This return to a limited psychologism is at the root of a host of recent developments in several different areas of theoretical AI. Perhaps the best example is nonmonotonic logic, which has received a surprising amount of attention in recent years. But let us dwell, instead, on an area of research with more direct relevance to the present book: automated theorem proving.
Automatic theorem proving -- the science of programming computers to prove mathematical theorems -- was once thought of as a stronghold of pure deductive logic. It seemed so simple: just apply the rules of mathematical logic to the axioms, and you generate theorems. But now many researchers in automated theorem proving have realized that this is only a very small part of what mathematicians do when they prove theorems. Even in this ethereal realm of reasoning, tailor-made for logical deduction, nondeductive, alogical processes are of equal importance.
For example, after many years of productive research on automated theorem proving, Alan Bundy (1991) has come to the conclusion that
Logic is not enough to understand reasoning. It provides only a low-level, step by step understanding, whereas a high-level, strategic understanding is also required. (p. 178)
Bundy proposes that one can program a computer to demonstrate high-level understanding of mathematical proofs, by supplying it with the ability to manipulate entities called proof plans.
A proof plan is defined as a common structure that underlies and helps to generate many differentmathematical proofs. Proof plans are not formulated based on mathematical logic alone, they are rather
refined to improve their expectancy, generality, prescriptiveness, simplicity, efficiency and parsimony while retaining their correctness. Scientific judgement is used to find a balance between these sometimes opposing criteria. (p.197)
In other words, proof plans, which control and are directed by deductive theorem-proving, are constructed and refined by illogical or alogical means.
Bundy's research programme -- to create a formal, computational theory of proof plans -- is about as blatant as pychologism gets. In fact, Bundy admits that he has ceased to think of himself as a researcher in automated theorem proving, and come to conceive of himself as a sort of abstract psychologist:
For many years I have regarded myself as a researcher in automatic theorem proving. However, by analyzing the methodology I have pursued in practice, I now realize that my real motivation is the building of a science of reasoning.... Our science of reasoning is normative, empirical and reflective. In these respects it resembles other human sciences like linguistics and Logic. Indeed it includes parts of Logic as a sub-science. (p. 197)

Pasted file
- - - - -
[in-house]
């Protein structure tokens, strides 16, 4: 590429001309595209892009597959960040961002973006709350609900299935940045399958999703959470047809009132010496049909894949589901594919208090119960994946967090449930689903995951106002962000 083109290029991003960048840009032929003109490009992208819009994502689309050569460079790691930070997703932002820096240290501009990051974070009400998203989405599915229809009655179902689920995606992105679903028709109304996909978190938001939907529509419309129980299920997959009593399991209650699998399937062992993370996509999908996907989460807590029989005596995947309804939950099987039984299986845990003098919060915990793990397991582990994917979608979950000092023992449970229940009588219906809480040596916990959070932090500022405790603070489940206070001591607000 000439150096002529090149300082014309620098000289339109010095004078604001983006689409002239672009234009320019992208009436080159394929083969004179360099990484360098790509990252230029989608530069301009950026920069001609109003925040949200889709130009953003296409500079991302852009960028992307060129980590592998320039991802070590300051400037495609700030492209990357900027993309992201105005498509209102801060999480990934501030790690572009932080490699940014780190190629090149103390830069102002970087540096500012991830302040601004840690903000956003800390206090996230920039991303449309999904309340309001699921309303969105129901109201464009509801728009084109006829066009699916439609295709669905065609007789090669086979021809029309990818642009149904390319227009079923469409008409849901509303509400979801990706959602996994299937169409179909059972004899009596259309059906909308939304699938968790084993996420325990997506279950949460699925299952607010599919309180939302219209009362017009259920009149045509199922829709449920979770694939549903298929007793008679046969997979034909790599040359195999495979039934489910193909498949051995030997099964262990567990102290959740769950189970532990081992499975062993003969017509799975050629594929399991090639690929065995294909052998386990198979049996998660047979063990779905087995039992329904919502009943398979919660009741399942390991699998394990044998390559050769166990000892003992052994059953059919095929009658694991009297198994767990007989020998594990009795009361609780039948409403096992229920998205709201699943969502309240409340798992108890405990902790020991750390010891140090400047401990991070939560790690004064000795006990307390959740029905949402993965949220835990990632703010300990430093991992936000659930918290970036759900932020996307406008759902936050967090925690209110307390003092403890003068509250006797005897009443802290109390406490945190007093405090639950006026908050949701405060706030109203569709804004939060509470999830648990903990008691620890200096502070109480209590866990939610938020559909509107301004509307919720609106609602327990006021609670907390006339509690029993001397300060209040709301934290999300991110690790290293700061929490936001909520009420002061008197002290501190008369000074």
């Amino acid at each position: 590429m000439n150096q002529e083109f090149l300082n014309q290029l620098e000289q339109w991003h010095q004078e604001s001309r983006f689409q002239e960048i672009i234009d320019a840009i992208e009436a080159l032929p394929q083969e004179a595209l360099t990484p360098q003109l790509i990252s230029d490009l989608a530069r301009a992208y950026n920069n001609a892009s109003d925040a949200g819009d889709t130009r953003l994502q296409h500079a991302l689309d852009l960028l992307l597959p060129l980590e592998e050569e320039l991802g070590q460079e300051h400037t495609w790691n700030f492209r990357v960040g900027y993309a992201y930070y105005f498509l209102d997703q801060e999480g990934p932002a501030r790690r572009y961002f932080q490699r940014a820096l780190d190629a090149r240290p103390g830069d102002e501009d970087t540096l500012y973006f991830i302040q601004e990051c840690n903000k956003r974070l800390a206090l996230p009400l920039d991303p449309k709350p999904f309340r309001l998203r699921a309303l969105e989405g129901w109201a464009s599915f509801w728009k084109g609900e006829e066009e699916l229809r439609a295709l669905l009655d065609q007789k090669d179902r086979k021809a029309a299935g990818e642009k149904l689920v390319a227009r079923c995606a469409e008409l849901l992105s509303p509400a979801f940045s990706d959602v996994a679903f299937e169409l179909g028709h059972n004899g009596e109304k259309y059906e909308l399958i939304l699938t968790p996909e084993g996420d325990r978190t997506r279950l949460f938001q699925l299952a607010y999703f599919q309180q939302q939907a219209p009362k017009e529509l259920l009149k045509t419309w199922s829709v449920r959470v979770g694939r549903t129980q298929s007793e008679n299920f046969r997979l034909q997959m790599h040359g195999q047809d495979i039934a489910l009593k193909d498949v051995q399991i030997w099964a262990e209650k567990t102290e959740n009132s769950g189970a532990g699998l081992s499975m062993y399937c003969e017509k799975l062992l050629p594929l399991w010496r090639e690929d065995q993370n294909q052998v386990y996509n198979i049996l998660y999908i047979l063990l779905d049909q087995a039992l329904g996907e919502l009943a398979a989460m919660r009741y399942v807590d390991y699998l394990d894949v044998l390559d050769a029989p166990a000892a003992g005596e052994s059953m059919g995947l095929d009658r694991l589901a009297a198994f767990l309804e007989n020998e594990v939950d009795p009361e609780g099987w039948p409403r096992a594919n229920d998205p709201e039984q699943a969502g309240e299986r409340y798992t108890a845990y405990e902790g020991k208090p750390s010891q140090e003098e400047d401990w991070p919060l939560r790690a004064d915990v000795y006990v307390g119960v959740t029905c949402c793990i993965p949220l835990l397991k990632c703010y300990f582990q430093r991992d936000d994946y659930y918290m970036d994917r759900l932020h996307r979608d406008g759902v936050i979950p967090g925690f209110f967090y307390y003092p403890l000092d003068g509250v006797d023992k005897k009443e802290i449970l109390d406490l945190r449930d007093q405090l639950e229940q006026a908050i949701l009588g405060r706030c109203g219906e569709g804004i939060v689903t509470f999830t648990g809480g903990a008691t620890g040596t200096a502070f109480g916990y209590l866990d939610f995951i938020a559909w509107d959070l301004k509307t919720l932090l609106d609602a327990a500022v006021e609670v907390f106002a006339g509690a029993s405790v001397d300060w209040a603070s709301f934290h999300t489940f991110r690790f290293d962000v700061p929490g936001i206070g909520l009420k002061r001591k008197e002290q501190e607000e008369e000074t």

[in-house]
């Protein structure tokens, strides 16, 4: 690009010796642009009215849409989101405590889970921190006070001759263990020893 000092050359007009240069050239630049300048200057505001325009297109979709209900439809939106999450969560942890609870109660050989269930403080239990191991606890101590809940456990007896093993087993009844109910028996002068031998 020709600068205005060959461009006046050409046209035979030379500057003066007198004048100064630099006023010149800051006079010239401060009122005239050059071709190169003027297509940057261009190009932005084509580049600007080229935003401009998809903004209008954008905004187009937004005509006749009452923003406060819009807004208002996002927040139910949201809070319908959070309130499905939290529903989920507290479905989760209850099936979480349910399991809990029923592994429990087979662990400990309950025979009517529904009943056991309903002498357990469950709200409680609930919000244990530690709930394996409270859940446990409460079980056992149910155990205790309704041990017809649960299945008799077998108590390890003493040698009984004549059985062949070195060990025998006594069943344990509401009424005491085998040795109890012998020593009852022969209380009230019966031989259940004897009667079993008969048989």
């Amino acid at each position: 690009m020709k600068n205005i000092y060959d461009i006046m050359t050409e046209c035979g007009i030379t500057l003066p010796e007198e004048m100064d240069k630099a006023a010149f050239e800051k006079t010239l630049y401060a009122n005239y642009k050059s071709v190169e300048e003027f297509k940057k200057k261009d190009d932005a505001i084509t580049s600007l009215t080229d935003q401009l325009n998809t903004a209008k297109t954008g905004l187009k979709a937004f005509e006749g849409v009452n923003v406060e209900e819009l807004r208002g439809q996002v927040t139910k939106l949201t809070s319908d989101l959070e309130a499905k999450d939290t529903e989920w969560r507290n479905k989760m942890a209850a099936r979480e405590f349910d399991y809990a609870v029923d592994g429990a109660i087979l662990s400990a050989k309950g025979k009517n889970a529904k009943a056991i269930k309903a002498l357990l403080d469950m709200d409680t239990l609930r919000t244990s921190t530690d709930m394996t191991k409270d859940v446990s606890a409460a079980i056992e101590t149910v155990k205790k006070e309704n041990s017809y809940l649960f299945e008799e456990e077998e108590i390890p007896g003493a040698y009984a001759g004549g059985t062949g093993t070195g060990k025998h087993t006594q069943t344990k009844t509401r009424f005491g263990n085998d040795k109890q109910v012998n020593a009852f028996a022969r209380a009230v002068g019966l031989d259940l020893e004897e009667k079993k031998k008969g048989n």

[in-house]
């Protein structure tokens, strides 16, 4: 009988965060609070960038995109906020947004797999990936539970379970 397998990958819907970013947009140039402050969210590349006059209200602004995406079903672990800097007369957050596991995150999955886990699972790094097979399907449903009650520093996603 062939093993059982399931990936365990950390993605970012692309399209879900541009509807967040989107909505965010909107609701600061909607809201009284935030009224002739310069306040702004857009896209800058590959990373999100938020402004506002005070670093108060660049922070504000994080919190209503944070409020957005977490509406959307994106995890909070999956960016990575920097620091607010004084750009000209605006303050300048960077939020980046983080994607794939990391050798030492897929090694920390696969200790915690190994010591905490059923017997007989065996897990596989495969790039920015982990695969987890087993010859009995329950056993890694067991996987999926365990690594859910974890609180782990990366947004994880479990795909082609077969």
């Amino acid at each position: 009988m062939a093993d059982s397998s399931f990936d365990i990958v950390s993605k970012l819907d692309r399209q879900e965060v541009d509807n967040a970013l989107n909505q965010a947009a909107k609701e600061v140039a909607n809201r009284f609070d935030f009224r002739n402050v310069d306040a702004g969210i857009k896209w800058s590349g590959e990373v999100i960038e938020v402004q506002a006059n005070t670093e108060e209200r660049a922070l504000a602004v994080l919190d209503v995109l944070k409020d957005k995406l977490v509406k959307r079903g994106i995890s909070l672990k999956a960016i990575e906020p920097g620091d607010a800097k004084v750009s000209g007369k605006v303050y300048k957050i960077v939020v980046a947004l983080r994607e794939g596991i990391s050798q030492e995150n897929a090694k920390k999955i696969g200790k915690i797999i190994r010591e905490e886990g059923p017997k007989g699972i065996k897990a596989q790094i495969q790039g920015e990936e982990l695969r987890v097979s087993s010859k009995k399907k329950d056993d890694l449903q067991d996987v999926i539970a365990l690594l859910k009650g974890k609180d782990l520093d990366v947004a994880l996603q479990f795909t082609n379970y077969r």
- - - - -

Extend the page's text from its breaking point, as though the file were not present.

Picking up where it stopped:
How similar this is, on the surface at least, to Mill's "Logic is ... a part or branch of Psychology"! But the difference, on a deeper level, is quite large. Bundy takes what I would call a Nietzschean rather than a Millean approach. He is not deriving the laws of logic from deeper psychological laws, but rather studying how the powerful, specialized reasoning tool that we call "deductive logic" fits into the general pattern of human reasoning.
Bundy defends what I would call a "limited Boolean logism." He maintains that Boolean logic and related deductive methods are an important part of mental process, but that they are supplemented by and continually affected by other mental processes. At first sight, this perspective seems completely unproblematic. We think logically when we need to, alogically when we need to; and sometimes the two modes of cognition will interact. Very sensible.
But, as everyone who has taken a semester of university logic is well aware, things are not so simple. Even limited Boolean logism has its troubles. I am speaking about the simple conceptual conundrums of Boolean logic, such as Hempel's paradox of confirmation and the paradoxes of implication. These elementary "paradoxes," though so simple that one could explain them to a child, are obstacles that stand in the way of even the most unambitious Boolean logism. They cast doubt as to whether Boolean logic can ever be of any psychological relevance whatsoever.